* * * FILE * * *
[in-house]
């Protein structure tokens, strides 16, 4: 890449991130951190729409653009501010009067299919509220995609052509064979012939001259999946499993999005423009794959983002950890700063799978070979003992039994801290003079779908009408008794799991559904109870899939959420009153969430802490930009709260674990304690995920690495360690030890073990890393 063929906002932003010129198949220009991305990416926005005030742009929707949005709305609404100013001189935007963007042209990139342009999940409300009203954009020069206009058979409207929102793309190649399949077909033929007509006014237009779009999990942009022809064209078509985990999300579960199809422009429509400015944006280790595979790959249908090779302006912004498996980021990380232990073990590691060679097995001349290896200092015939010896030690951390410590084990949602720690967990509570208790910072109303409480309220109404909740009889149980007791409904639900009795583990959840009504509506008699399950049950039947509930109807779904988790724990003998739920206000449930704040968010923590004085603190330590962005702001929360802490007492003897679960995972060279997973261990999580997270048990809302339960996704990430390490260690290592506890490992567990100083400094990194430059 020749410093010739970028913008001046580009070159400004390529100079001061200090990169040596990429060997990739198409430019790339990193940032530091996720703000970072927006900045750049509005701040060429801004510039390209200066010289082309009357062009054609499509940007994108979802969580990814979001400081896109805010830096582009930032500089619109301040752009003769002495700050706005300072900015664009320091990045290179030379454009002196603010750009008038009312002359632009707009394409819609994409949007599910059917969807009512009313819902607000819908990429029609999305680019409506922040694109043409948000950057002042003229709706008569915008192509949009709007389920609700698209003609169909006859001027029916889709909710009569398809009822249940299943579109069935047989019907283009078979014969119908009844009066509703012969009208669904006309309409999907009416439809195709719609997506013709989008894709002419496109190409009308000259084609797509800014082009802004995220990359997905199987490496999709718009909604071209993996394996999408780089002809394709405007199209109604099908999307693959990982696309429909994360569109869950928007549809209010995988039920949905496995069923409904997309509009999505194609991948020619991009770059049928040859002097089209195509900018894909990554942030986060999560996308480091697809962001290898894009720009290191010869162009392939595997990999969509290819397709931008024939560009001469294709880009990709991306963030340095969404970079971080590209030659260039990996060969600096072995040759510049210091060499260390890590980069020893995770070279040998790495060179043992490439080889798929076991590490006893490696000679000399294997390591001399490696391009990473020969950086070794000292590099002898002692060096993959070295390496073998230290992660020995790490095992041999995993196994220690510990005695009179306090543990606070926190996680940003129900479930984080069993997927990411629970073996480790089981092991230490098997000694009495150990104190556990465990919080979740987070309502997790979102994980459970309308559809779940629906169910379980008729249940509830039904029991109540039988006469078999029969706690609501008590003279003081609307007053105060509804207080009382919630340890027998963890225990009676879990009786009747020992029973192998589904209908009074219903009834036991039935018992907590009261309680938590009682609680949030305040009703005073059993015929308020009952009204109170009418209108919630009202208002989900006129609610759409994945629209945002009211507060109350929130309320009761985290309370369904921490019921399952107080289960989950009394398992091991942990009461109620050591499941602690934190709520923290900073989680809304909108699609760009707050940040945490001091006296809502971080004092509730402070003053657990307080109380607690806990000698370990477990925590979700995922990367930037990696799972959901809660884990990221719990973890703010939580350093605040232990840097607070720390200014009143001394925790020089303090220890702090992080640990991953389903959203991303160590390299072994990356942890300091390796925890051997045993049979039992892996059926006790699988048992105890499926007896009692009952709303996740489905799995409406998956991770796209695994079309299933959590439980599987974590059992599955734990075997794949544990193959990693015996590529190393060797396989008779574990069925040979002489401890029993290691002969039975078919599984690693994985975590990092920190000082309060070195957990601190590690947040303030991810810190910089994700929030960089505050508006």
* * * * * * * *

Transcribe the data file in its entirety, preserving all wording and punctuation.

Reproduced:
[in-house]
């Protein structure tokens, strides 16, 4: 890449991130951190729409653009501010009067299919509220995609052509064979012939001259999946499993999005423009794959983002950890700063799978070979003992039994801290003079779908009408008794799991559904109870899939959420009153969430802490930009709260674990304690995920690495360690030890073990890393 063929906002932003010129198949220009991305990416926005005030742009929707949005709305609404100013001189935007963007042209990139342009999940409300009203954009020069206009058979409207929102793309190649399949077909033929007509006014237009779009999990942009022809064209078509985990999300579960199809422009429509400015944006280790595979790959249908090779302006912004498996980021990380232990073990590691060679097995001349290896200092015939010896030690951390410590084990949602720690967990509570208790910072109303409480309220109404909740009889149980007791409904639900009795583990959840009504509506008699399950049950039947509930109807779904988790724990003998739920206000449930704040968010923590004085603190330590962005702001929360802490007492003897679960995972060279997973261990999580997270048990809302339960996704990430390490260690290592506890490992567990100083400094990194430059 020749410093010739970028913008001046580009070159400004390529100079001061200090990169040596990429060997990739198409430019790339990193940032530091996720703000970072927006900045750049509005701040060429801004510039390209200066010289082309009357062009054609499509940007994108979802969580990814979001400081896109805010830096582009930032500089619109301040752009003769002495700050706005300072900015664009320091990045290179030379454009002196603010750009008038009312002359632009707009394409819609994409949007599910059917969807009512009313819902607000819908990429029609999305680019409506922040694109043409948000950057002042003229709706008569915008192509949009709007389920609700698209003609169909006859001027029916889709909710009569398809009822249940299943579109069935047989019907283009078979014969119908009844009066509703012969009208669904006309309409999907009416439809195709719609997506013709989008894709002419496109190409009308000259084609797509800014082009802004995220990359997905199987490496999709718009909604071209993996394996999408780089002809394709405007199209109604099908999307693959990982696309429909994360569109869950928007549809209010995988039920949905496995069923409904997309509009999505194609991948020619991009770059049928040859002097089209195509900018894909990554942030986060999560996308480091697809962001290898894009720009290191010869162009392939595997990999969509290819397709931008024939560009001469294709880009990709991306963030340095969404970079971080590209030659260039990996060969600096072995040759510049210091060499260390890590980069020893995770070279040998790495060179043992490439080889798929076991590490006893490696000679000399294997390591001399490696391009990473020969950086070794000292590099002898002692060096993959070295390496073998230290992660020995790490095992041999995993196994220690510990005695009179306090543990606070926190996680940003129900479930984080069993997927990411629970073996480790089981092991230490098997000694009495150990104190556990465990919080979740987070309502997790979102994980459970309308559809779940629906169910379980008729249940509830039904029991109540039988006469078999029969706690609501008590003279003081609307007053105060509804207080009382919630340890027998963890225990009676879990009786009747020992029973192998589904209908009074219903009834036991039935018992907590009261309680938590009682609680949030305040009703005073059993015929308020009952009204109170009418209108919630009202208002989900006129609610759409994945629209945002009211507060109350929130309320009761985290309370369904921490019921399952107080289960989950009394398992091991942990009461109620050591499941602690934190709520923290900073989680809304909108699609760009707050940040945490001091006296809502971080004092509730402070003053657990307080109380607690806990000698370990477990925590979700995922990367930037990696799972959901809660884990990221719990973890703010939580350093605040232990840097607070720390200014009143001394925790020089303090220890702090992080640990991953389903959203991303160590390299072994990356942890300091390796925890051997045993049979039992892996059926006790699988048992105890499926007896009692009952709303996740489905799995409406998956991770796209695994079309299933959590439980599987974590059992599955734990075997794949544990193959990693015996590529190393060797396989008779574990069925040979002489401890029993290691002969039975078919599984690693994985975590990092920190000082309060070195957990601190590690947040303030991810810190910089994700929030960089505050508006």